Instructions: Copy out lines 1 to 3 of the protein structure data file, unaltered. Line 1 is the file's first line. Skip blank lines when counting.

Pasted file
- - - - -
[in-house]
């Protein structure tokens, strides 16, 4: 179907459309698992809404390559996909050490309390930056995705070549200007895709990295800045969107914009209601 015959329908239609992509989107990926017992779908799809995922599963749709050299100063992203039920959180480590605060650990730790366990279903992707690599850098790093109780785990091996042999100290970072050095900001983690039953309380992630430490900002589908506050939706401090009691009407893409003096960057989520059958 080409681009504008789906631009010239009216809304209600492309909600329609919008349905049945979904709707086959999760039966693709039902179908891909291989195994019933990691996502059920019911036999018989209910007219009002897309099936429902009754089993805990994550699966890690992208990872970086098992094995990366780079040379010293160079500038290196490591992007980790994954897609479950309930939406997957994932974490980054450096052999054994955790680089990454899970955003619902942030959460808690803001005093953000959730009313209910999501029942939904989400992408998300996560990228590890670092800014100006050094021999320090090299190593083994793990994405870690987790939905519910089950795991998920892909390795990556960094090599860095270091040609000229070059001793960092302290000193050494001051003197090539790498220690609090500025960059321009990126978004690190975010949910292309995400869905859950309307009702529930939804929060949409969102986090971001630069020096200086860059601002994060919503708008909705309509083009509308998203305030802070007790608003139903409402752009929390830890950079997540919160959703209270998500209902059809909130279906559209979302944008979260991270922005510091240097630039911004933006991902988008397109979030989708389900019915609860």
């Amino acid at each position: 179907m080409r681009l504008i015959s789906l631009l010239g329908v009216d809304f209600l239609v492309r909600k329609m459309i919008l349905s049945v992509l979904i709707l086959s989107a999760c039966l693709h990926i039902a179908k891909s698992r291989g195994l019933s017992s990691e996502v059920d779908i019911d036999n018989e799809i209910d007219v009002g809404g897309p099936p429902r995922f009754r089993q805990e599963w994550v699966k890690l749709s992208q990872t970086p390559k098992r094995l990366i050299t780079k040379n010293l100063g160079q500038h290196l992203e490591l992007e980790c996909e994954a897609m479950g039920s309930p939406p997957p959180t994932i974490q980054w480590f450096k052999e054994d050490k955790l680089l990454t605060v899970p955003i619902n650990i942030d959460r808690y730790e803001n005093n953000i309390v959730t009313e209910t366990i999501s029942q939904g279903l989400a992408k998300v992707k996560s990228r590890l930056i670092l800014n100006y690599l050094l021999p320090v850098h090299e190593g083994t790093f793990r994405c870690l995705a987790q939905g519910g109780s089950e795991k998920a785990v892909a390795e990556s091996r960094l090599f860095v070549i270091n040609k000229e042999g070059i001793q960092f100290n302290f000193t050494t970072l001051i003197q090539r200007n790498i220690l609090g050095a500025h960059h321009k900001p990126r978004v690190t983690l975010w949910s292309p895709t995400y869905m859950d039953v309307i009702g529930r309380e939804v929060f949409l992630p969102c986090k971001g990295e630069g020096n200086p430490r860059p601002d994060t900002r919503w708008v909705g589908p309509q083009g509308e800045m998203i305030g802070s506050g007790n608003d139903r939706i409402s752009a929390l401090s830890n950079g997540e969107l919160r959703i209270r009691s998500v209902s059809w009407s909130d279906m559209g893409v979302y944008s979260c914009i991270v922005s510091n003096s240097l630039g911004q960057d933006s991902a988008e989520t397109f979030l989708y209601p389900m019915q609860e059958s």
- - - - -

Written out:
[in-house]
């Protein structure tokens, strides 16, 4: 179907459309698992809404390559996909050490309390930056995705070549200007895709990295800045969107914009209601 015959329908239609992509989107990926017992779908799809995922599963749709050299100063992203039920959180480590605060650990730790366990279903992707690599850098790093109780785990091996042999100290970072050095900001983690039953309380992630430490900002589908506050939706401090009691009407893409003096960057989520059958 080409681009504008789906631009010239009216809304209600492309909600329609919008349905049945979904709707086959999760039966693709039902179908891909291989195994019933990691996502059920019911036999018989209910007219009002897309099936429902009754089993805990994550699966890690992208990872970086098992094995990366780079040379010293160079500038290196490591992007980790994954897609479950309930939406997957994932974490980054450096052999054994955790680089990454899970955003619902942030959460808690803001005093953000959730009313209910999501029942939904989400992408998300996560990228590890670092800014100006050094021999320090090299190593083994793990994405870690987790939905519910089950795991998920892909390795990556960094090599860095270091040609000229070059001793960092302290000193050494001051003197090539790498220690609090500025960059321009990126978004690190975010949910292309995400869905859950309307009702529930939804929060949409969102986090971001630069020096200086860059601002994060919503708008909705309509083009509308998203305030802070007790608003139903409402752009929390830890950079997540919160959703209270998500209902059809909130279906559209979302944008979260991270922005510091240097630039911004933006991902988008397109979030989708389900019915609860």
């Amino acid at each position: 179907m080409r681009l504008i015959s789906l631009l010239g329908v009216d809304f209600l239609v492309r909600k329609m459309i919008l349905s049945v992509l979904i709707l086959s989107a999760c039966l693709h990926i039902a179908k891909s698992r291989g195994l019933s017992s990691e996502v059920d779908i019911d036999n018989e799809i209910d007219v009002g809404g897309p099936p429902r995922f009754r089993q805990e599963w994550v699966k890690l749709s992208q990872t970086p390559k098992r094995l990366i050299t780079k040379n010293l100063g160079q500038h290196l992203e490591l992007e980790c996909e994954a897609m479950g039920s309930p939406p997957p959180t994932i974490q980054w480590f450096k052999e054994d050490k955790l680089l990454t605060v899970p955003i619902n650990i942030d959460r808690y730790e803001n005093n953000i309390v959730t009313e209910t366990i999501s029942q939904g279903l989400a992408k998300v992707k996560s990228r590890l930056i670092l800014n100006y690599l050094l021999p320090v850098h090299e190593g083994t790093f793990r994405c870690l995705a987790q939905g519910g109780s089950e795991k998920a785990v892909a390795e990556s091996r960094l090599f860095v070549i270091n040609k000229e042999g070059i001793q960092f100290n302290f000193t050494t970072l001051i003197q090539r200007n790498i220690l609090g050095a500025h960059h321009k900001p990126r978004v690190t983690l975010w949910s292309p895709t995400y869905m859950d039953v309307i009702g529930r309380e939804v929060f949409l992630p969102c986090k971001g990295e630069g020096n200086p430490r860059p601002d994060t900002r919503w708008v909705g589908p309509q083009g509308e800045m998203i305030g802070s506050g007790n608003d139903r939706i409402s752009a929390l401090s830890n950079g997540e969107l919160r959703i209270r009691s998500v209902s059809w009407s909130d279906m559209g893409v979302y944008s979260c914009i991270v922005s510091n003096s240097l630039g911004q960057d933006s991902a988008e989520t397109f979030l989708y209601p389900m019915q609860e059958s």